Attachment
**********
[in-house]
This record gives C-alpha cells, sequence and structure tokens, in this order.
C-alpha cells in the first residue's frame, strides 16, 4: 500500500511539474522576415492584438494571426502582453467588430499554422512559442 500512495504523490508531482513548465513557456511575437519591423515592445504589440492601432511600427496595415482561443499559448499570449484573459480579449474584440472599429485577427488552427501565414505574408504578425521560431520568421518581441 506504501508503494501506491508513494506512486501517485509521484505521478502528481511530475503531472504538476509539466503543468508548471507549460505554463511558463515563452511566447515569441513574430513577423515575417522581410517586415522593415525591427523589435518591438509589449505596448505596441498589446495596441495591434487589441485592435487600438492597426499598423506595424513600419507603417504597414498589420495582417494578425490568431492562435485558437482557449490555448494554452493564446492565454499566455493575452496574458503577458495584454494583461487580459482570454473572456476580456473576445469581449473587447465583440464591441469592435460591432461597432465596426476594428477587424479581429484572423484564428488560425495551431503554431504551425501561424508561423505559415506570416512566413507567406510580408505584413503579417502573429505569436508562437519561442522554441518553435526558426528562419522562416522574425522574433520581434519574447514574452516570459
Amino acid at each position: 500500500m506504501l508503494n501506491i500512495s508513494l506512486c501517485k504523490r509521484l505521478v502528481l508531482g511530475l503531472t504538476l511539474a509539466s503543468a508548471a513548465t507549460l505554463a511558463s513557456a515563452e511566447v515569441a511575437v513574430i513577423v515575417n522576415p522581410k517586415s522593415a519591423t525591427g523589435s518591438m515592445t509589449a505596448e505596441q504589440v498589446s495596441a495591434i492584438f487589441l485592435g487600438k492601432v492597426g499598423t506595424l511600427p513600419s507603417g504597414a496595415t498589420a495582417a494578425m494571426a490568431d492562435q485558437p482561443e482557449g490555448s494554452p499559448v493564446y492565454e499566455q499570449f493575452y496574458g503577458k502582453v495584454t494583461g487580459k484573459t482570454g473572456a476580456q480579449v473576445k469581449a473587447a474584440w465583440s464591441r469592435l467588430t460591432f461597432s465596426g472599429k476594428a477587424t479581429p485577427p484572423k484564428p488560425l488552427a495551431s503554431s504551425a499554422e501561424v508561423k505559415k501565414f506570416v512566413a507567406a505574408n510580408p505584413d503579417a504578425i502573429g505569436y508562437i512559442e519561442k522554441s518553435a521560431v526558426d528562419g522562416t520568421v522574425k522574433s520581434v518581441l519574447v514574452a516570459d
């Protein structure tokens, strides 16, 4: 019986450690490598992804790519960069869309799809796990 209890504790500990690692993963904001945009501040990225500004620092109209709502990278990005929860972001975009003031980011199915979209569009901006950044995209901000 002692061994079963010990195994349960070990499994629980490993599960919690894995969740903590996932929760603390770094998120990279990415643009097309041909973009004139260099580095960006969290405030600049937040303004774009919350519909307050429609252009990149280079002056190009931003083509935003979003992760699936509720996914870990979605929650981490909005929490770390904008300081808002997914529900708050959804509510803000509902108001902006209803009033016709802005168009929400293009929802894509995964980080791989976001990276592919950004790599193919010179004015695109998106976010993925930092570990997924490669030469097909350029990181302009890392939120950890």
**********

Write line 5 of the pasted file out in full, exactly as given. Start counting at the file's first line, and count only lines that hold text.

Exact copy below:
């Protein structure tokens, strides 16, 4: 019986450690490598992804790519960069869309799809796990 209890504790500990690692993963904001945009501040990225500004620092109209709502990278990005929860972001975009003031980011199915979209569009901006950044995209901000 002692061994079963010990195994349960070990499994629980490993599960919690894995969740903590996932929760603390770094998120990279990415643009097309041909973009004139260099580095960006969290405030600049937040303004774009919350519909307050429609252009990149280079002056190009931003083509935003979003992760699936509720996914870990979605929650981490909005929490770390904008300081808002997914529900708050959804509510803000509902108001902006209803009033016709802005168009929400293009929802894509995964980080791989976001990276592919950004790599193919010179004015695109998106976010993925930092570990997924490669030469097909350029990181302009890392939120950890």